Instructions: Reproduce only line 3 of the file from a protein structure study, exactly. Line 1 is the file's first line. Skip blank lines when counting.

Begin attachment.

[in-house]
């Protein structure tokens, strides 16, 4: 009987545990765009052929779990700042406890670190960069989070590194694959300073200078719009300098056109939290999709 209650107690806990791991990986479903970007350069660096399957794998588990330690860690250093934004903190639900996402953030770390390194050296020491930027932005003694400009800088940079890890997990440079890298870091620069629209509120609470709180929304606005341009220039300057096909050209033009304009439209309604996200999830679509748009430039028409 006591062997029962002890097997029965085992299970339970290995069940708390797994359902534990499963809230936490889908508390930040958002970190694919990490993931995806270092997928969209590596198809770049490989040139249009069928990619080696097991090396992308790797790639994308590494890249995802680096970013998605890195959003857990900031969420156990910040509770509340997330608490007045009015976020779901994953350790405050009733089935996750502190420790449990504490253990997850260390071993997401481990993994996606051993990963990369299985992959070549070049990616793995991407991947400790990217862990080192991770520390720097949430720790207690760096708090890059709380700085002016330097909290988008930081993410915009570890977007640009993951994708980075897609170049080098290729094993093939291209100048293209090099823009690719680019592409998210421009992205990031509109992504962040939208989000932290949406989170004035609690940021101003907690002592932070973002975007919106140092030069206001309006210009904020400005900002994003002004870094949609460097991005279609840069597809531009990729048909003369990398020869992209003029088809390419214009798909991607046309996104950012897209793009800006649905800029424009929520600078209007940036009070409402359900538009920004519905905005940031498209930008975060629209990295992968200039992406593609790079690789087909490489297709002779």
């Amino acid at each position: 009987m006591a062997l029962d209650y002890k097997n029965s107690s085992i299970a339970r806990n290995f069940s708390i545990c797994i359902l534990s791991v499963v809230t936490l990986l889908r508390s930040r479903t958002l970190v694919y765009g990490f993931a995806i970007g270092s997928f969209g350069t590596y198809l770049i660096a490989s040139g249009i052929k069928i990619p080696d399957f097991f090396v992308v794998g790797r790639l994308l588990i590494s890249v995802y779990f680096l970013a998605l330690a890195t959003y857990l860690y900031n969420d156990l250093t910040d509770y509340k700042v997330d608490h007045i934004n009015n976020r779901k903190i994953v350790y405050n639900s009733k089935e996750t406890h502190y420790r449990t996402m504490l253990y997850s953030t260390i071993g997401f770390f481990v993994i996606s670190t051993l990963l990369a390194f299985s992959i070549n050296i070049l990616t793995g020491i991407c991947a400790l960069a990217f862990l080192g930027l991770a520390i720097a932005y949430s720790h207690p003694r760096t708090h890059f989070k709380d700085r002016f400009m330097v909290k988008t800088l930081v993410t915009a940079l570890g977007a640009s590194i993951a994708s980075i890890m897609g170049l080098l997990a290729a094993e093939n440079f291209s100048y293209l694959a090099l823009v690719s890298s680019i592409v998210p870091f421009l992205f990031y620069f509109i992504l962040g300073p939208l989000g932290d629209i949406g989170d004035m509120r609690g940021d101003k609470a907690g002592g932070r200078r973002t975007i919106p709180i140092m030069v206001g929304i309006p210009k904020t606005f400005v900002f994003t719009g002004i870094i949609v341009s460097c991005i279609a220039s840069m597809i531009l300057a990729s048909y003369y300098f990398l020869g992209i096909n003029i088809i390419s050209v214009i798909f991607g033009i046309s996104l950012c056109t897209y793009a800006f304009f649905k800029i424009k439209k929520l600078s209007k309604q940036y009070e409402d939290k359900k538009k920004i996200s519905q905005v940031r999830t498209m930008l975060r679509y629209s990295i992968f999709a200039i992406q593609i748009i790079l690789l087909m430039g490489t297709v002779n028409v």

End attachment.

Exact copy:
């Amino acid at each position: 009987m006591a062997l029962d209650y002890k097997n029965s107690s085992i299970a339970r806990n290995f069940s708390i545990c797994i359902l534990s791991v499963v809230t936490l990986l889908r508390s930040r479903t958002l970190v694919y765009g990490f993931a995806i970007g270092s997928f969209g350069t590596y198809l770049i660096a490989s040139g249009i052929k069928i990619p080696d399957f097991f090396v992308v794998g790797r790639l994308l588990i590494s890249v995802y779990f680096l970013a998605l330690a890195t959003y857990l860690y900031n969420d156990l250093t910040d509770y509340k700042v997330d608490h007045i934004n009015n976020r779901k903190i994953v350790y405050n639900s009733k089935e996750t406890h502190y420790r449990t996402m504490l253990y997850s953030t260390i071993g997401f770390f481990v993994i996606s670190t051993l990963l990369a390194f299985s992959i070549n050296i070049l990616t793995g020491i991407c991947a400790l960069a990217f862990l080192g930027l991770a520390i720097a932005y949430s720790h207690p003694r760096t708090h890059f989070k709380d700085r002016f400009m330097v909290k988008t800088l930081v993410t915009a940079l570890g977007a640009s590194i993951a994708s980075i890890m897609g170049l080098l997990a290729a094993e093939n440079f291209s100048y293209l694959a090099l823009v690719s890298s680019i592409v998210p870091f421009l992205f990031y620069f509109i992504l962040g300073p939208l989000g932290d629209i949406g989170d004035m509120r609690g940021d101003k609470a907690g002592g932070r200078r973002t975007i919106p709180i140092m030069v206001g929304i309006p210009k904020t606005f400005v900002f994003t719009g002004i870094i949609v341009s460097c991005i279609a220039s840069m597809i531009l300057a990729s048909y003369y300098f990398l020869g992209i096909n003029i088809i390419s050209v214009i798909f991607g033009i046309s996104l950012c056109t897209y793009a800006f304009f649905k800029i424009k439209k929520l600078s209007k309604q940036y009070e409402d939290k359900k538009k920004i996200s519905q905005v940031r999830t498209m930008l975060r679509y629209s990295i992968f999709a200039i992406q593609i748009i790079l690789l087909m430039g490489t297709v002779n028409v």